Order of Precedence of Motions

64. Order of Precedence of Motions. The ordinary motions rank as follows, and any of them (except to amend) can be made while one of a lower order is pending, but none can supersede one of a higher order:

To Fix the Time to which to Adjourn.

To Adjourn (when unqualified).

For the Orders of the Day.

To Lie on the Table.

For the Previous Question.

To Postpone to a Certain Time.

To Commit.

To Amend.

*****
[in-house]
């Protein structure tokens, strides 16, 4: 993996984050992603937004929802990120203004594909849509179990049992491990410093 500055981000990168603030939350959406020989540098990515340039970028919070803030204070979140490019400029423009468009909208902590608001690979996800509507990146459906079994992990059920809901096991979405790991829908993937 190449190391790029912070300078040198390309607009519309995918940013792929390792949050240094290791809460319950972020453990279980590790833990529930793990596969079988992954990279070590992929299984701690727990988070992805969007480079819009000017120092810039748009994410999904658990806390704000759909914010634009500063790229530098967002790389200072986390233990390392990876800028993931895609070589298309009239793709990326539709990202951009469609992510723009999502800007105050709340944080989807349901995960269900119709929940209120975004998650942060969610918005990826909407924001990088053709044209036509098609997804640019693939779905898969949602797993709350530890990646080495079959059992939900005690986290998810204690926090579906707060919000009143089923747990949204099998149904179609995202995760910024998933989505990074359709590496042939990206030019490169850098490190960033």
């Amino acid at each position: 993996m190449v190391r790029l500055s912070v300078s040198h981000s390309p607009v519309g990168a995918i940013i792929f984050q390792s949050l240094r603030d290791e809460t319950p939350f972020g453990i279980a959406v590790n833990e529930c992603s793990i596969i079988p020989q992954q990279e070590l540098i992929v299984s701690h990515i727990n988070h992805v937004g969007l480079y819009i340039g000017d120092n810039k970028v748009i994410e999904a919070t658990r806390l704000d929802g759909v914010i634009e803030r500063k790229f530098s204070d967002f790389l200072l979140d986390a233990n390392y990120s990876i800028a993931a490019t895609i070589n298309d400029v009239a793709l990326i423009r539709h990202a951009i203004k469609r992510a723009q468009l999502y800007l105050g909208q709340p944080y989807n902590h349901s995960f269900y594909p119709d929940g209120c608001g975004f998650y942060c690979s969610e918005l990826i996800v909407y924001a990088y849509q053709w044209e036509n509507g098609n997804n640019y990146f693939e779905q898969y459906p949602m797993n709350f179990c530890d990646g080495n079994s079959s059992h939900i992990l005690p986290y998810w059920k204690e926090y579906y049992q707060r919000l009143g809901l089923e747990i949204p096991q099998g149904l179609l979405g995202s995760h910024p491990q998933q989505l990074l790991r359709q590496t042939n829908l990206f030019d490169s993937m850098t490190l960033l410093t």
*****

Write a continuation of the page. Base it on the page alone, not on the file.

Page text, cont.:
To Postpone Indefinitely.

The motion to Reconsider can be made when any other question is before the assembly, but cannot be acted upon until the business then before the assembly is disposed of; when, if called up, it takes precedence of all other motions except to adjourn and to fix the time to which to adjourn. Questions incidental to those before the assembly take precedence of them, and must be acted upon first.

A question of order, a call for the orders of the day, or an objection to the consideration of a question, can be made while another member has the floor: so, too, can a motion to reconsider, but it can only be entered on the minutes at that time, as it cannot supersede the question then before the assembly.